Kunchacko Boban reveals why he considers Izza his lucky charm

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Kunchacko Boban is on cloud nine. After the birth of li'l Izzahak, the actor has become a busy bee in the industry with a number of movies in his kitty. The year 2019 marked a meaningful shift in Boban's career. Mollywood audience witnessed the transformation of Kunchacko from a romantic hero to a serious character artist. The actor attributes all the credits to his son Izza. As his very first crime thriller movie, Anjaam Pathiraa directed by Midhun Manuel Thomas is all set to hit the theaters, Onmanorama caught up with him for a free wheeling conversation. Here are some excerpts:

At a time when actors changed their names to sound modern, you entered Mollywood with your grandfather's name 'Kunchacko' and won the hearts. How did your name help you in creating a space for yourself in the industry?

That's right. I could have shortened my name as Bob or Chacks. I chose to maintain my given name Kunchacko. There are two reasons. One, Kunchacko is a name Keralites are familiar with, right from the beginning time of Malayalam cinema. Two, not many had the name Kunchacko Boban. Moreover, even if I wanted to change my name, my father wouldn't have permitted me. It is my grandfather's name.

How did you land in the industry?

I was trapped in this industry. I didn't actually dream of becoming an actor. One day, director Fazil came to my house and discussed the story of 'Aniyathipravu' with me. I humbly refused his offer to play the lead character 'Sudhi' in it saying 'it is a good movie, Pachikka. I don't want to spoil it.' Later, one of my friends called me egoistic for turning down such a golden offer. So I decided to attend the auditions just to prove it wasn't my cup of coffee.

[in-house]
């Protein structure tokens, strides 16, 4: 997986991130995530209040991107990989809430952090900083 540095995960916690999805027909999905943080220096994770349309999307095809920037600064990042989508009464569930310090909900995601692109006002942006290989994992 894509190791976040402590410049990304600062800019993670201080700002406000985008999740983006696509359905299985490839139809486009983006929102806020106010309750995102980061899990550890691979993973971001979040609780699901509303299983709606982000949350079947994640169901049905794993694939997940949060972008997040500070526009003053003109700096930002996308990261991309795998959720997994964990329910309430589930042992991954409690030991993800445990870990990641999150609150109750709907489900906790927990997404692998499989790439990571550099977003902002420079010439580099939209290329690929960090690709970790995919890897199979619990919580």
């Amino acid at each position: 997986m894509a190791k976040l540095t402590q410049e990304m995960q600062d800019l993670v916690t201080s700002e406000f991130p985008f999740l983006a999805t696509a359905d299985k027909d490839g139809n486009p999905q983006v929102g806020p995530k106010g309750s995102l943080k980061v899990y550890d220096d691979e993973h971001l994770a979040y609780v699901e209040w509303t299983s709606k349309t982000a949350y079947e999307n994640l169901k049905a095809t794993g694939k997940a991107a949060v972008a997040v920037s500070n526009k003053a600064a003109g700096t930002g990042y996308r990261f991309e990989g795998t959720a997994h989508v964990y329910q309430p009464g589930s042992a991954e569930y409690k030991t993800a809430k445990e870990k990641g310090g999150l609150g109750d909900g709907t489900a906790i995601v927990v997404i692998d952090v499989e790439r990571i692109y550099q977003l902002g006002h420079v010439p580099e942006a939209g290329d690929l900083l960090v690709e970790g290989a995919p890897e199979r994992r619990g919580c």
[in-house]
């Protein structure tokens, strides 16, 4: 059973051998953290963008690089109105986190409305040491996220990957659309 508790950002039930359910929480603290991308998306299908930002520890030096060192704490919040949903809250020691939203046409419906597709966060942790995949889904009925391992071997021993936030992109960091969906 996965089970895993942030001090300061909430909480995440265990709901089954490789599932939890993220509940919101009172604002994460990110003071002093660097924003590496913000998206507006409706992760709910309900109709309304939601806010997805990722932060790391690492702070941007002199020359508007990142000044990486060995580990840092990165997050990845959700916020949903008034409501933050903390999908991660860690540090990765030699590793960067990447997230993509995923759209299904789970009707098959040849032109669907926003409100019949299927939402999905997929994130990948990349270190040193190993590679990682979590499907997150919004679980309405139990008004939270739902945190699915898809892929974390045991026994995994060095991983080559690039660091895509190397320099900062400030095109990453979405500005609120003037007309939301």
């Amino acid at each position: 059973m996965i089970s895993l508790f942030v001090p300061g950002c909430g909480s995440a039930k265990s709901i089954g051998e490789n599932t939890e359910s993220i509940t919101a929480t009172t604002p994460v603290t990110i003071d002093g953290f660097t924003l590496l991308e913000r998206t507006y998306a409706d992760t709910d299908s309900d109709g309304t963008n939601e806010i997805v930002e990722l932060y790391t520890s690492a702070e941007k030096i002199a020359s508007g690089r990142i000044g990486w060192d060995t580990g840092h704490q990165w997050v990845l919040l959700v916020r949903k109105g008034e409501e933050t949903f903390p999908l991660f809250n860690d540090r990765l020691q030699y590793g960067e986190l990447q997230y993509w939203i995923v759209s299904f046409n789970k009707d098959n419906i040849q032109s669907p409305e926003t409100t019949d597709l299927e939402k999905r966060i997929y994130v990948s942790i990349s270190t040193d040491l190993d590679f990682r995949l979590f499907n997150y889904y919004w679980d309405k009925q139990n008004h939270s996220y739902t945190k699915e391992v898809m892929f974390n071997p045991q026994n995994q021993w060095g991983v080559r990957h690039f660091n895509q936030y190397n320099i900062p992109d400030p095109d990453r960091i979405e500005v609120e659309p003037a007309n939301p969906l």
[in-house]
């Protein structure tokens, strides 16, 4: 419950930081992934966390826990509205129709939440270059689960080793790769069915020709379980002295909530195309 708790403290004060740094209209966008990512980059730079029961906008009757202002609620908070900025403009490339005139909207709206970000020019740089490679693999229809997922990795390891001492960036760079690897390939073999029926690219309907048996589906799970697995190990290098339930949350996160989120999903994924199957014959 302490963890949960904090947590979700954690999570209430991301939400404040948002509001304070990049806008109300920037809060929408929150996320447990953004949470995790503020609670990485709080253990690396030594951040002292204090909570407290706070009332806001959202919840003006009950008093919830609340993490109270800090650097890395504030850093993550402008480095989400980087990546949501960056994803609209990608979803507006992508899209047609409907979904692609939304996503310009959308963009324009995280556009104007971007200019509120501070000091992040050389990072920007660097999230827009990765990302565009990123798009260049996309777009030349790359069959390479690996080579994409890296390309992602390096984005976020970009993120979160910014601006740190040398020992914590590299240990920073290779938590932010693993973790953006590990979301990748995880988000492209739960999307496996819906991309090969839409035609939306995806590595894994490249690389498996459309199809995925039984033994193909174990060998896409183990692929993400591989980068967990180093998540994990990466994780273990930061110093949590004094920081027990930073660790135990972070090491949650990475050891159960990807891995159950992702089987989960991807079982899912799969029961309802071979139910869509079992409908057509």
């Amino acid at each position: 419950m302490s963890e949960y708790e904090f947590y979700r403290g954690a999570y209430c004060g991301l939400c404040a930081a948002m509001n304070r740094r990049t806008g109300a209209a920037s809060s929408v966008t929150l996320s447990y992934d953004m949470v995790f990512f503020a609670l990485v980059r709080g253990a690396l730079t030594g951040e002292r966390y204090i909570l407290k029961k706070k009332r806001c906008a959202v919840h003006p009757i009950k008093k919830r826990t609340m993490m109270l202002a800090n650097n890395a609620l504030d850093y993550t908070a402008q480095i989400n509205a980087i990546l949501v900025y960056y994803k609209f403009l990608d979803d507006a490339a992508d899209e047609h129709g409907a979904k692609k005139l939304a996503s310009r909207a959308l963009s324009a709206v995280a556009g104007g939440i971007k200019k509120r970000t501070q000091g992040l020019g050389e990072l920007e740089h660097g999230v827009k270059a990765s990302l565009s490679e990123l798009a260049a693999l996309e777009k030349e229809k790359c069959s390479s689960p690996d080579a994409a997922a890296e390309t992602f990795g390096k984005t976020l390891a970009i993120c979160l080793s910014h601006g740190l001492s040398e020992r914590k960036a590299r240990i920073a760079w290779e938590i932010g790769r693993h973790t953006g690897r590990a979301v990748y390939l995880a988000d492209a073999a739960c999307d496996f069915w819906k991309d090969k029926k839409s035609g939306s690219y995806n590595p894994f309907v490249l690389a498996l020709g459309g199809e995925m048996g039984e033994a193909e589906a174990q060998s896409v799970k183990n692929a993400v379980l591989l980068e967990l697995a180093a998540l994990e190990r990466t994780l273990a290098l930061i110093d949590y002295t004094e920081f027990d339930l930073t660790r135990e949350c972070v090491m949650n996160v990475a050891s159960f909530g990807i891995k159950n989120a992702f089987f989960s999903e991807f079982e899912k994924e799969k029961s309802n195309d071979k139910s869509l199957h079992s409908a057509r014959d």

I delivered a pathetic performance during the auditions. After a couple of days, Pachikka called me to inform that he had fixed me for the role. I was surprised.

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People literally booed at 'Aniyathipravu' for a week after its release. After that, it was converted to deafening rounds of applauses. The movie ran for over 200 days in the theatres and later became a trendsetter of its time.

Was the 'romantic hero' tag a boon or a bain for you?

Personally, I consider it a blessing. But from a professional point of view, it is indeed a burden. As my latest flick 'Anjam Pathira,' which is a crime thriller, is all set to hit the theaters, I don't want to recall the 'Chocolate hero' tag which I had till recently.

How did you pull in the seriousness required to do a criminal psychologist?

I always had a special interest in crime thrillers. I was a school boy when Mammookka's 'Oru CBI Diarykkurippu' was released. I still remember how I mocked his costumes, tied my hands behind and walked across my house and courtyard. I have always thought of acting in such a movie. All my movies fall to either romantic or feel good genres.